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Review: Second Hand Wedding and What Happens in Vegas...

By May 18, 2008August 18th, 20104 Comments

Second Hand Wedding posterAh, the perils of reviewing New Zealand cinema in New Zealand – or even tougher – Wellington cinema in Wellington. How does one approach a film that was executive produced by a former mentor, stars former workmates and drinking buddies, was written by a pal, and features familiar faces in almost every scene (and that this reviewer in a moment of flu-addled weakness even auditioned for)?

Luckily for me, Paul Murphy’s Second Hand Wedding makes it easy to avoid trespassing across the sensibilities of chums and colleagues by being an adorable confection, easy to praise and a pleasure to recommend. The moment you see a little yellow mini screaming around the Kapiti coast (director Paul Murphy’s father Geoff was responsible for Goodbye Pork Pie with Exec Kerry Robins back in 1981) you know you are in good hands and so it proves.

Geraldine Brophy plays Jill Rose, Kapiti’s top garage sale expert. Every Saturday morning you’ll find her (and best mate Muffy broadly played by Tina Regtien) trawling the nick-nacks looking for bargains. Long-suffering hubby Brian (a lovely and understated performance by Patrick Wilson) puts up with all the new paraphernalia because he has his own collection to maintain: all the pieces of a Model T Ford that will one day become a complete car again.

Local mechanic Stew (a performance by Ryan O’Kane that is, perhaps, lacking in detail) has proposed to the Rose’s daughter Cheryl (Holly Shanahan) but, afraid of the bargain basement wedding she fears her mother will provide, she keeps it a secret. When the news breaks, poor Jill is devastated but another tragedy forces the family (and the community) to pull together once again. There’s lots to love about Second Hand Wedding: music by Plan 9 and some songs I wouldn’t mind owning; classy editing particularly in the montages; perfect, witty production design by Brad Mill; but the heart and soul of the film is Brophy’s beautiful and measured performance. If she’s not at the front of the queue when the acting awards are handed out for this year I will be very surprised. Indeed, in this reviewer’s opinion it may be one the five best New Zealand screen performances ever.

What Happens in Vegas... posterIt’s slightly depressing to report that a no-budget kiwi comedy contains more subtlety and subtext in any given scene than a multi-million dollar Hollywood blockbuster wrangles in its entirety but it’s true. In What Happens in Vegas… Ashton Kutcher and Cameron Diaz play a couple who meet in Las Vegas on their own individual rebound tours, get hopelessly drunk and hopelessly married on the same night, win $3m on the slots and then try and (with the help of scheming best friends Rob Corddry and Lake Bell) cheat the other out of the booty. Forced by grim Judge Whopper (Dennis Miller) to co-habit for 6 months to prove their marriage is real before he will grant them a divorce, our couple do everything in their power to make each other miserable and much (potential but for the most part unrealised) hilarity ensues.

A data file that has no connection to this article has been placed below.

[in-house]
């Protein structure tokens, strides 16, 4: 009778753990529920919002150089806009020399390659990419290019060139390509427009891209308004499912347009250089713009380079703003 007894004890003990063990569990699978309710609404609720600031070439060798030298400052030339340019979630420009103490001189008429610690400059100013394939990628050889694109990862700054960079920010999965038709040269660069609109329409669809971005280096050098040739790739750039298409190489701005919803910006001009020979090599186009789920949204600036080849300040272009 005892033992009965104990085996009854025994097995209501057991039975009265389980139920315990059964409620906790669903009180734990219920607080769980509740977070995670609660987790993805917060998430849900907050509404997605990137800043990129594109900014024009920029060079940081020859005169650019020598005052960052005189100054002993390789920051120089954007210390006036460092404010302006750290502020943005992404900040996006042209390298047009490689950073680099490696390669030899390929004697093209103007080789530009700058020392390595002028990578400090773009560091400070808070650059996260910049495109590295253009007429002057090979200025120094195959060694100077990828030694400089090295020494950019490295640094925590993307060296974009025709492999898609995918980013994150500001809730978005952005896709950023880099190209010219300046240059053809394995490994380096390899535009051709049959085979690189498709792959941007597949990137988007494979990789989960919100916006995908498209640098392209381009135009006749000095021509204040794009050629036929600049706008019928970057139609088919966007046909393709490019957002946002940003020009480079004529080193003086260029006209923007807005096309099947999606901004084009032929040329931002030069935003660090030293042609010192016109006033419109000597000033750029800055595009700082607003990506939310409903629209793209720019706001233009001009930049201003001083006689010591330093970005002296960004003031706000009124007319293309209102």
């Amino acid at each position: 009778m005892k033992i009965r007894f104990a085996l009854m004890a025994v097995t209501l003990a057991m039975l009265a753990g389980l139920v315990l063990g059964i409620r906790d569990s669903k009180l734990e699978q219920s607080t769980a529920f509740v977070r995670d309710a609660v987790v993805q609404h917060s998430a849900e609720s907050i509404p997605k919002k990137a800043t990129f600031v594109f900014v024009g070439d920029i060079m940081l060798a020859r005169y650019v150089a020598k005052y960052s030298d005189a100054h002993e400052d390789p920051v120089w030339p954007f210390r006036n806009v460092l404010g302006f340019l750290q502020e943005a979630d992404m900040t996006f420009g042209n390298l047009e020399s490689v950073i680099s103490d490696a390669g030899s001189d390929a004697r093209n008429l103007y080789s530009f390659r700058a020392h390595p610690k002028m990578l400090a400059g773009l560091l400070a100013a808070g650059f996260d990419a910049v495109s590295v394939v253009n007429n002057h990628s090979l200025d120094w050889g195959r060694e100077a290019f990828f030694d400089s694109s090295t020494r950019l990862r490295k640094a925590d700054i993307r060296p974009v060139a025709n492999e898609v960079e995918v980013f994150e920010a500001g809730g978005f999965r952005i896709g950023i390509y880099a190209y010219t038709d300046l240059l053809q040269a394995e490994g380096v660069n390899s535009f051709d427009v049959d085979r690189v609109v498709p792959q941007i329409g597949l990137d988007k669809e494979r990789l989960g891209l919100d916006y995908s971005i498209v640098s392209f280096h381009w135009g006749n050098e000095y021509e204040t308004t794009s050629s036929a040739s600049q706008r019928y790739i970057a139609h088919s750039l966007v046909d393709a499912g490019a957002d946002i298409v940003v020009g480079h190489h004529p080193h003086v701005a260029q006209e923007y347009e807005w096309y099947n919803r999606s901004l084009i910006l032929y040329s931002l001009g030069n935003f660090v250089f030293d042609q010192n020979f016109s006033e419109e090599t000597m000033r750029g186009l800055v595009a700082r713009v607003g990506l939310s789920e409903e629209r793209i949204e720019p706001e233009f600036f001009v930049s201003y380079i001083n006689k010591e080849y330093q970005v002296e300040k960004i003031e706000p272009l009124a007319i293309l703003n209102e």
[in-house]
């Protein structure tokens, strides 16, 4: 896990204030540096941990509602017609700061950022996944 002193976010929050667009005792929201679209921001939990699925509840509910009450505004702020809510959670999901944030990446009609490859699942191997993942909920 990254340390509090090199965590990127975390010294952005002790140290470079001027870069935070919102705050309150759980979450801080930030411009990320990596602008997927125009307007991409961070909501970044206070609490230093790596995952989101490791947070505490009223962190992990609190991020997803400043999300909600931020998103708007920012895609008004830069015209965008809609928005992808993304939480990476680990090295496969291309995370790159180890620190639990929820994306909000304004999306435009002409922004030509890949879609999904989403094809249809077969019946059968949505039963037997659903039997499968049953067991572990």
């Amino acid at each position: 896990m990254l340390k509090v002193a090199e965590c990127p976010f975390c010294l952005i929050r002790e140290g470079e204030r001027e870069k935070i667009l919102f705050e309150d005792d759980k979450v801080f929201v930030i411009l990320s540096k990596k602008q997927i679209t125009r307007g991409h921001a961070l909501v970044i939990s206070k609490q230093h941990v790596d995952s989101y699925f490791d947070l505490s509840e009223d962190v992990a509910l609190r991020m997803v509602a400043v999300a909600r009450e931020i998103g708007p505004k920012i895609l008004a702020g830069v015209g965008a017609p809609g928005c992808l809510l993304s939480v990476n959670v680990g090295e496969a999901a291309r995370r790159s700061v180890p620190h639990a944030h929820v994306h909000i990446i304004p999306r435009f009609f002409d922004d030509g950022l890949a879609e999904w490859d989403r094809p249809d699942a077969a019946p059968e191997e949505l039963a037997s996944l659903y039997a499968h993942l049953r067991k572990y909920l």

The problem isn’t with the fitfully amusing leads (though Kutcher in particular appears incapable of playing the deeper notes that father Treat Williams’ paternal disapproval offers him), the film suffers hugely because the script insists on treating us like retards and loudly declaiming everything that it has to say. At one point Kutcher spikes Diaz’s smoothy with ecstacy to the sound of “I Want a New Drug”. Oh, please. Everything is just so flippin’ obvious. Characters say exactly what is in their heads, or exactly what they need to say to move the plot forward, usually both at the same time.

And finally, What Happens in Vegas… should be cursed for indulging in yet another example of Hollywood racism: the only character of colour in the film is a terrible, tight-ass Asian stereotype who is ridiculed relentlessly and mean-ly.

Printed in Wellington’s Capital Times on Wednesday 14 May, 2008.

Update: I have added a link to The Cattlestops web site. They were responsible for the songs I wouldn’t mind owning.

4 Comments

  • Also letting you know a significant amount of the music used in the movie Second Hand Wedding was composed and recorded by The Cattlestops a country swing band from kapiti

  • dano says:

    [quote comment=“”]Also letting you know a significant amount of the music used in the movie Second Hand Wedding was composed and recorded by The Cattlestops a country swing band from kapiti[/quote]

    Yeah, I tried to imply that the songs weren’t by Plan 9 but the word limit obviously defeated me. I will update this post to include a reference The Cattlestops web site: http://www.cattlestops.com/cattlestops

  • [quote comment=“”][quote comment=“”]Also letting you know a significant amount of the music used in the movie Second Hand Wedding was composed and recorded by The Cattlestops a country swing band from kapiti[/quote]

    Yeah, I tried to imply that the songs weren’t by Plan 9 but the word limit obviously defeated me. I will update this post to include a reference The Cattlestops web site: http://www.cattlestops.com/cattlestops%5B/quote%5D

    Thanks for the reference. Please note the Cattlestops website is http://www.cattlestops.com regards

    james

  • patrick says:

    most of the chick flicks i’ve seen with Ashton Kutcher have been at least halfway decent, A Lot Like Love is one example